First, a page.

How can a brick-and-mortar shop compete with and online retailer like Amazon? It’s impossible, unless they offer something Amazon doesn’t have. That’s the value behind RadioShack Labs. RadioShack is looking to bring you innovative products that can’t be found anywhere else.

RadioShack is simplifying the process for start-up companies to get worldwide, in-store exposure. RadioShack Labs offers fledgling start-ups the chance at an unreal amount of instant market penetration. I can see those companies battling for space in RadioShack, all-the-while providing the everyday consumer with unique products that can’t be found online or in any other store. And it just takes one smash-hit product exclusively available at RadioShack to bring people pouring through the doors of their nearby, conveniently-located shop (there are over 7,000 locations worldwide, so you’re bound to find one without much trouble).

How can RadioShack benefit before that first smash-hit product, though? Through clever marketing and partnerships. Imagine watching an episode of Shark Tank on ABC. The Sharks are deliberating. They can’t decide if it’s worth investing in a new gadget. A live poll pops-up on the screen asking the viewer if he or she thinks the Sharks should invest in the product. That poll is sponsored by RadioShack Labs. 85% of the people believe the Sharks should invest in the product, but none of the Sharks actually pull the trigger. Immediately after the show airs, RadioShack Labs blogs that the popular gadget will appear in their shops next week, righting the Sharks’ wrong. People are now stopping by a RadioShack every week to see if their favorite Shark Tank products are in-store.

2. An Expanded Fix It Here Program

Just look around and see how many people have cracked cell phone screens. Enough said.

3. Joe Magnacca and Friends

Joe Magnacca has already proven that he can revive a dwindling brand in Duane Reade. He was recently brought-on as a board member at American Apparel to help revive the struggling clothing company. The man’s trusted to find value if any value is actually there.

And Magnacca’s list of investor-friends has likely grown quite a bit through his involvement with American Apparel. Big-name investors have been rolling-in to help fund their recovery, and those same investors may find value (both monetary and nostalgic) in RadioShack as well.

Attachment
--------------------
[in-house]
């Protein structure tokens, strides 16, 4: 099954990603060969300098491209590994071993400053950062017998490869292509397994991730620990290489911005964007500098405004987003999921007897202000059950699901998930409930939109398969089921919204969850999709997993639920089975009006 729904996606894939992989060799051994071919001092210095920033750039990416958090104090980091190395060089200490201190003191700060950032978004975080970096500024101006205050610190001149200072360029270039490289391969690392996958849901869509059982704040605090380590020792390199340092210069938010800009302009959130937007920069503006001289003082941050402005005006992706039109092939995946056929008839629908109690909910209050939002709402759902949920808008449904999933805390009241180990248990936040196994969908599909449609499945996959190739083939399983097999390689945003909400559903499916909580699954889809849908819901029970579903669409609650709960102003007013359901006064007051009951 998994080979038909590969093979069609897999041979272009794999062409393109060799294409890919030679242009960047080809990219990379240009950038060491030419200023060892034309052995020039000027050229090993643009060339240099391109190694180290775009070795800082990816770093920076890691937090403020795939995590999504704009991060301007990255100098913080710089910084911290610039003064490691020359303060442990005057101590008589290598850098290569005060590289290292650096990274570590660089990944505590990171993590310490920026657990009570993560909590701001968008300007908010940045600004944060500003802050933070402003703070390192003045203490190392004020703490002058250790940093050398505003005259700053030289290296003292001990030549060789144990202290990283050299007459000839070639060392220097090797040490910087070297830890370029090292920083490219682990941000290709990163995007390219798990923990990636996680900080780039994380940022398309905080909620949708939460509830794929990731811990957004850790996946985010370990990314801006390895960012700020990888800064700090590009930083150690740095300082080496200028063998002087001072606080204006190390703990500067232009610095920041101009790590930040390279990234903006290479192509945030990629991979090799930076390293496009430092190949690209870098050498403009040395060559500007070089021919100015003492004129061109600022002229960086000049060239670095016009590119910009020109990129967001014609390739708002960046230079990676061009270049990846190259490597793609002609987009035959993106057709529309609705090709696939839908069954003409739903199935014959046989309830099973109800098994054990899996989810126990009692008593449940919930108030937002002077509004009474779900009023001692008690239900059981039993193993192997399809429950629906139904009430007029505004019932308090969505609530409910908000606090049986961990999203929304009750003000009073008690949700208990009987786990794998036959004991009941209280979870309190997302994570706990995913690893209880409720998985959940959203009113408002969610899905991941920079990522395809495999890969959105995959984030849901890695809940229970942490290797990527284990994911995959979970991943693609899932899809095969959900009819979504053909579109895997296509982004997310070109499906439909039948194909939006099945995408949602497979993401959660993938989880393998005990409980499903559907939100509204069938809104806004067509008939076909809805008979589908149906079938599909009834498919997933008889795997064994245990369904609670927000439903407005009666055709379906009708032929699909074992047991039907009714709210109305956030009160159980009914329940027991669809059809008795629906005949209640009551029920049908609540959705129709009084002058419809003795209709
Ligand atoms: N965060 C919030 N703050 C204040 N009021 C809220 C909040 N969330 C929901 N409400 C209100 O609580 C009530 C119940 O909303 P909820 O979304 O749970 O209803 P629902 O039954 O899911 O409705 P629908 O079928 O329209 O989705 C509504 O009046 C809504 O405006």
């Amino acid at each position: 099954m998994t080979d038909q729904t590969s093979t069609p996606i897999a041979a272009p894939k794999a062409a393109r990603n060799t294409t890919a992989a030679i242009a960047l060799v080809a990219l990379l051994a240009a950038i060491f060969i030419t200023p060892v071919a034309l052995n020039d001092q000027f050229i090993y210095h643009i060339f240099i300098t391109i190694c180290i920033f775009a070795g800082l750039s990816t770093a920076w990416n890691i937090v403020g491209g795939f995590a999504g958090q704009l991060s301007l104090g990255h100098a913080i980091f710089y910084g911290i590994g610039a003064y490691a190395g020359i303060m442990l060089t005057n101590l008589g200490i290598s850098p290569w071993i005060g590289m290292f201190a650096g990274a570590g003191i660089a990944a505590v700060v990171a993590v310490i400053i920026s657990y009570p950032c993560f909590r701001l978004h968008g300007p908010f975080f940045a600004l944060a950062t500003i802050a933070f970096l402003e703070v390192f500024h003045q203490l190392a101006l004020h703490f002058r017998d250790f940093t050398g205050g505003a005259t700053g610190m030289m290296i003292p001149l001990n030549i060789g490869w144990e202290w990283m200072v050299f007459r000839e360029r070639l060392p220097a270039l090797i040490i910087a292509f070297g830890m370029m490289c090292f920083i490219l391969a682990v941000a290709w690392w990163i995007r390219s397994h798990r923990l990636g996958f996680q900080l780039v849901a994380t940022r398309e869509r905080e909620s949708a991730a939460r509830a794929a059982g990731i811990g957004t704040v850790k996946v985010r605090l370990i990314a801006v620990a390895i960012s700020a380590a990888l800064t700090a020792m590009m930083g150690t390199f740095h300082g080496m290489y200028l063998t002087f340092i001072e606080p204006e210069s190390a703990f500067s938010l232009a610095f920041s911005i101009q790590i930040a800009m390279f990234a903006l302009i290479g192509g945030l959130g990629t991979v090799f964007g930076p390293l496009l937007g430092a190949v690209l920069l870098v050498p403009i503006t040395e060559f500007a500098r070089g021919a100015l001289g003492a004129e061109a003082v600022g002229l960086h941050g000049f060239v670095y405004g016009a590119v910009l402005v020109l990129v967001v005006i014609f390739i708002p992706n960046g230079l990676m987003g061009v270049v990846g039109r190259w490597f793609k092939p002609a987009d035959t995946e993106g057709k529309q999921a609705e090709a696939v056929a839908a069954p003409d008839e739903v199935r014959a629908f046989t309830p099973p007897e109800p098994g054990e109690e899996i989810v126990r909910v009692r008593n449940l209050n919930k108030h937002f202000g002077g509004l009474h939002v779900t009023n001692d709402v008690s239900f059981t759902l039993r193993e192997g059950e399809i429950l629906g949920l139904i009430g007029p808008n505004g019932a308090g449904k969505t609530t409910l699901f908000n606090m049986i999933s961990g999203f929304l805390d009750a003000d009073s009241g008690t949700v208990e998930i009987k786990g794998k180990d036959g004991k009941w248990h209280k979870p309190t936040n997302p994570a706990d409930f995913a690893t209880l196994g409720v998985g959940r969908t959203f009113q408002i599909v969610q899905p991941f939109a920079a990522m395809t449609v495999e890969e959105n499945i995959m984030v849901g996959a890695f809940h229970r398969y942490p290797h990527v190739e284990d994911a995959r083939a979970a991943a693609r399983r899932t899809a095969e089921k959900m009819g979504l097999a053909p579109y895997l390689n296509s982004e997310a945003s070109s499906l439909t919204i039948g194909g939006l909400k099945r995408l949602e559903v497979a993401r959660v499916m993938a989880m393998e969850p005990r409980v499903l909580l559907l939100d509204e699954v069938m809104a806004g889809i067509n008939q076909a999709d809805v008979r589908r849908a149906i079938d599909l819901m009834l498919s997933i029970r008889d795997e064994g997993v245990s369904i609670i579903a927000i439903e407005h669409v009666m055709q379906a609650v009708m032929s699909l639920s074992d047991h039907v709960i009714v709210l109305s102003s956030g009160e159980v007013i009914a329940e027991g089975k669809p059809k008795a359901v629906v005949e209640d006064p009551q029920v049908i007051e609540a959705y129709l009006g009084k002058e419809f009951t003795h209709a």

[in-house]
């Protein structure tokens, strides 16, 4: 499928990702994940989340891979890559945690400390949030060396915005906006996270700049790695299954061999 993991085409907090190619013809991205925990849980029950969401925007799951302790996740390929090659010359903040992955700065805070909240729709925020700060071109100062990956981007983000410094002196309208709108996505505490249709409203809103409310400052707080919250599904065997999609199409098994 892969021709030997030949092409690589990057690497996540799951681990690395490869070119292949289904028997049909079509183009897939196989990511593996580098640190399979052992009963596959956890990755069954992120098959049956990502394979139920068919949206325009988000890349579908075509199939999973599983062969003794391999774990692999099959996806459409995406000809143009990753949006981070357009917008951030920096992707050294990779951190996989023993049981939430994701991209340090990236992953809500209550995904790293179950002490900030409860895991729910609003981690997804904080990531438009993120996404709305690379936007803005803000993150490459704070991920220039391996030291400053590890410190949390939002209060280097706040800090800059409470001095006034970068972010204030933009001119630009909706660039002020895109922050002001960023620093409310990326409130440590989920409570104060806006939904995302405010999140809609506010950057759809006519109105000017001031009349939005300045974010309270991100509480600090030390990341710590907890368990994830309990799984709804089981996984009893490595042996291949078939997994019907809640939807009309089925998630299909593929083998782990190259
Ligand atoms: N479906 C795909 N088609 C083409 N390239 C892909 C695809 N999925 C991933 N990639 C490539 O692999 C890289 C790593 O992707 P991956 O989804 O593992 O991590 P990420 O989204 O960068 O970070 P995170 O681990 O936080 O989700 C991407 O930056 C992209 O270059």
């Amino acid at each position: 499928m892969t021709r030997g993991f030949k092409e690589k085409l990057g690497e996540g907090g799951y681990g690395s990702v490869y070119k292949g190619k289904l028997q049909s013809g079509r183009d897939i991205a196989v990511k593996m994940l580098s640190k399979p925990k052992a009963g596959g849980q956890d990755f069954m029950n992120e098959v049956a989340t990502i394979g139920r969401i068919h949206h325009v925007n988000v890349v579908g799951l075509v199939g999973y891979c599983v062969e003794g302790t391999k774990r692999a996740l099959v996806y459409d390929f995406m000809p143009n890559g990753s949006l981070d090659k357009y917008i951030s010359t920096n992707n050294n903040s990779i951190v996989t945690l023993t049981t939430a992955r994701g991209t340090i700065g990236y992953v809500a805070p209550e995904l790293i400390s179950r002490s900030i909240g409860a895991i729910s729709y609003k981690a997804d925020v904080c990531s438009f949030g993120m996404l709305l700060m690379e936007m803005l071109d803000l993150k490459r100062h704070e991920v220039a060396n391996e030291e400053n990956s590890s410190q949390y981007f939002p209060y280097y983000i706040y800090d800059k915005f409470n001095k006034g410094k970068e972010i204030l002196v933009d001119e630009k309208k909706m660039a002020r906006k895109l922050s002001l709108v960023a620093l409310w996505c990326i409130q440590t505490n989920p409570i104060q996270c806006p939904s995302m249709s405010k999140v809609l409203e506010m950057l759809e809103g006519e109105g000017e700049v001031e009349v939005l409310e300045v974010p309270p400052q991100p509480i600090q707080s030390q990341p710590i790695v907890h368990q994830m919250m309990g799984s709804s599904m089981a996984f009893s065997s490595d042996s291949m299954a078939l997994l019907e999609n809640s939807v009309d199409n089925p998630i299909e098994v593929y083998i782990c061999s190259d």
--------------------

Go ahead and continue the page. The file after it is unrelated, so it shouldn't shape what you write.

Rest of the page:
4. Possible Renegotiation of Debt Contracts

The last and most important thesis point. RadioShack’s debt-holders refuse to let the company close more than 200 stores per year. If this holds true for much longer, I believe that RadioShack will go bankrupt. The stock market agrees with me and has priced RadioShack stock accordingly. However, the market is treating this wildcard as a fact, giving the company a market capitalization of around $60 million. Any scenario is technically possible, though, and therefore nothing should be set in stone this early. Debt is often renegotiated, and I theorize that some sort of renegotiation will likely occur.

RadioShack has a few hundred million dollars in assets (after taking into account their debt load). If the debt contracts are renegotiated (and RadioShack is allowed to close 1,100 stores), their market capitalization should quickly re-adjust to a more realistic value above $100 million.


RadioShack Thesis Breakdown

This is where I weigh each thesis point against each other. I base each thesis point’s value on a combination of three things: it’s comparative market impact (in my opinion), it’s likelihood of occurring (also, in my opinion), and it’s overall importance to my thesis. Like always, nothing is set in stone and I will re-evaluate my thesis every step of the way, as the situation evolves.

Radio Shack Thesis Chart